Source: Sony (.PDF)
When Samsung took the time to update investors ahead of its upcoming quarterly earnings report, it warned ‘weak demand’ for phones and an increased marketing spend could hit the company hard. That report hit today, and it’s as bleak as the company expected. In its second quarter, Samsung posted profit of 6.25 trillion won ($6.1 billion), down from 7.77 trillion won ($6.96 billion) last year, its lowest quarterly profit in two years. Smartphone sales contributed the majority of its revenue, but the Samsung’s flagship phone, the Galaxy S5, languished as the iPhone continues to fly of shelves and Chinese brands cut directly into its low-end business.
As expected, Samsung blames the global slowdown of mobile sales and a strong won for its poor second quarter, noting that it spent more on marketing to shift a backlog of devices it couldn’t sell. And as fewer phones hit the market, its chip business also took a hit. With all of those factors weighing heavy on its shoulders, Samsung says that the second half of 2014 will “remain a challenge” as global competition “intensifies.” It expects mobile sales to grow in the next quarter, helped by the rollout of new flagship products, which likely includes the Galaxy Note 4, but warns it will be even harder to turn sales into profit, as the average cost of smartphones continues to fall.
With Apple rumored to be working on a bigger iPhone and its rivals eating into its market share in Asia, execs are well aware that the company has its work cut out if it’s to return to growth in its next quarter. Samsung believes introducing new technologies and adopting new designs will help, as will concentrating on a smaller number of products, suggesting we could see a whole new Samsung emerge in the coming months.
Genetic testing firm 23andMe might not be in good terms with the FDA, but it impressed the National Institutes of Health enough for the agency to give it a $1.4 million grant. The money will be used for a two-year project that’ll improve the firm’s web-based genetic database and make data available (anonymously, that is) for use by external researchers. This will also allow the company to look into the association between genes and health conditions, conduct more extensive surveys to collect data, among other things that it details on its official announcement.
Haven’t heard of 23andMe before? It calls itself a “personal genetics company” that sells DNA test kits and sends customers back their genetic ancestry information and raw genetic data. It also used to issue health reports that indicate how much you’re at risk for a certain disease (cancer, for instance), but the FDA called the reports’ accuracy into question last year. The company believes this two-year project will ultimately lead to valuable information on thousands of diseases and help improve disease detection and drug development.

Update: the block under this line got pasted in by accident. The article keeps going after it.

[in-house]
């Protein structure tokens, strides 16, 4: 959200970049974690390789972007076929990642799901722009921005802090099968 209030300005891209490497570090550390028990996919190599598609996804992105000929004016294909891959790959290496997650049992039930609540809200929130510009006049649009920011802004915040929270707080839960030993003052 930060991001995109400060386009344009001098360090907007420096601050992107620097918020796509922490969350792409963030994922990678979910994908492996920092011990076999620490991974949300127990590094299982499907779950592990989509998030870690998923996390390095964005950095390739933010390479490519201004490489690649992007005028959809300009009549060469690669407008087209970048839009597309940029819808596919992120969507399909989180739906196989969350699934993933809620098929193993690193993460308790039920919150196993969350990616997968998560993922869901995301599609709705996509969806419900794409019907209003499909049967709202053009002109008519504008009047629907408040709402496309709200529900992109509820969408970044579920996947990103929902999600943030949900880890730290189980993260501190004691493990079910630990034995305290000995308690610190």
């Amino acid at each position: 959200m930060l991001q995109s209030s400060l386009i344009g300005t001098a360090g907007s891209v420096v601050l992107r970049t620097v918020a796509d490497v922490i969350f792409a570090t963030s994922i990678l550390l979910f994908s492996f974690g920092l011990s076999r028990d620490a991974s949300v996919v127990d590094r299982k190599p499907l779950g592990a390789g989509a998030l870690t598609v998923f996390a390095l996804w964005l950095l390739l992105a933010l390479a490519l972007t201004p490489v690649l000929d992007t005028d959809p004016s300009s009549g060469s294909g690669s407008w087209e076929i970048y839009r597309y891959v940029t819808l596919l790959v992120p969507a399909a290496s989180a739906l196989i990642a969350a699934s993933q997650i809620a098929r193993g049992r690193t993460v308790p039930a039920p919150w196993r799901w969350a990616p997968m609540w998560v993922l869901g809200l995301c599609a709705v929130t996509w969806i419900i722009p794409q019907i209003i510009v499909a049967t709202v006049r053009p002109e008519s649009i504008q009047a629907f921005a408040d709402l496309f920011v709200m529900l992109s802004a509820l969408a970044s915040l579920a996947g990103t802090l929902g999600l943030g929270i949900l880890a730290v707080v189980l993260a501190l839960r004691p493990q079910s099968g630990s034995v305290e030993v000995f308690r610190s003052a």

Filed under: Science
T-Mobile keeps riding its UnCarrier plans to increased post-paid subscribers and added over a million in total for Q2 2014, including 579,000 phone subscribers. That compares to its much larger competitor Verizon, for example, which added only 304,000 net post-paid phone customers, or Sprint, which lost 180,000. It puts T-Mobile nearly on par with AT&T for the quarter, which saw 700,000 more phone customers and around a million total. Notably, AT&T recently added off-contract plan-sharing options to keep prices more in line with rivals. T-Mobile finished the quarter with just over 50 million subscribers and earned $1.4 billion, a jump of over 14.7 percent over last year. The company recently launched free iPhone test drives and music streaming that doesn’t add to data usage. T-Mobile also said that as of today, its VoLTE (Voice over LTE) coverage is now nationwide — the first carrier to achieve that status.
How is Elon Musk going to produce his vaunted $35,000 Tesla when EV batteries are so expensive? By making his own. Tesla has signed a deal with Panasonic that’ll see the pair team up to build the Gigafactory. It’s from here that vehicle packs and cells will be mass-produced on an unprecedented scale that costs are expected to tumble. According to the announcement, Tesla will build the plant and maintain it, while Panasonic supplies the lithium cells, plant, machinery and manufacturing equipment to make the whole thing happen. The Gigafactory is expected to produce 35GWh of cells and 50GWh of power packs by 2020 and will be built just as soon as Musk and co. work out which state — Arizona, New Mexico, Nevada or Texas — depending on which has the better
tax rebate renewable energy resources.
Filed under: Transportation